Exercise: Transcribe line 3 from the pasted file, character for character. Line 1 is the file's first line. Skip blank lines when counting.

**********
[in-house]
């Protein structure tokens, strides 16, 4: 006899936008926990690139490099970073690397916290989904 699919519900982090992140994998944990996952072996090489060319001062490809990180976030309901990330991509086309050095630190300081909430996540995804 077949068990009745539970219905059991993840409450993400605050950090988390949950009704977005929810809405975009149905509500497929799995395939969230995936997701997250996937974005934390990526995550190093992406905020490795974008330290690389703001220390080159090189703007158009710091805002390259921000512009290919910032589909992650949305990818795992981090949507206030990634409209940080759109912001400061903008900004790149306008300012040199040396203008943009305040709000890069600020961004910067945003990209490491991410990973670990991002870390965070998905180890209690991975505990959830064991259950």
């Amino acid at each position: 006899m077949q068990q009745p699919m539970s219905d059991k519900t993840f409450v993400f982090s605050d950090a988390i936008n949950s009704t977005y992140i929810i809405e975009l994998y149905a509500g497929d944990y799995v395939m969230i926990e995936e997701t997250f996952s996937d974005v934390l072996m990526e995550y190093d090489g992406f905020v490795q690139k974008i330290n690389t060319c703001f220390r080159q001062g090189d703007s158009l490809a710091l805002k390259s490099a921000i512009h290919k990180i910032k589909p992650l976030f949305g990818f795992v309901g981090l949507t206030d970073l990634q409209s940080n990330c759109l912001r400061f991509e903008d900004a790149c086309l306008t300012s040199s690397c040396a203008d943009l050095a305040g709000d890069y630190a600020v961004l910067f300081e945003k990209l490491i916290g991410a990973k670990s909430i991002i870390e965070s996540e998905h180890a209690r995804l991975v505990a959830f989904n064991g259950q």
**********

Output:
């Amino acid at each position: 006899m077949q068990q009745p699919m539970s219905d059991k519900t993840f409450v993400f982090s605050d950090a988390i936008n949950s009704t977005y992140i929810i809405e975009l994998y149905a509500g497929d944990y799995v395939m969230i926990e995936e997701t997250f996952s996937d974005v934390l072996m990526e995550y190093d090489g992406f905020v490795q690139k974008i330290n690389t060319c703001f220390r080159q001062g090189d703007s158009l490809a710091l805002k390259s490099a921000i512009h290919k990180i910032k589909p992650l976030f949305g990818f795992v309901g981090l949507t206030d970073l990634q409209s940080n990330c759109l912001r400061f991509e903008d900004a790149c086309l306008t300012s040199s690397c040396a203008d943009l050095a305040g709000d890069y630190a600020v961004l910067f300081e945003k990209l490491i916290g991410a990973k670990s909430i991002i870390e965070s996540e998905h180890a209690r995804l991975v505990a959830f989904n064991g259950q």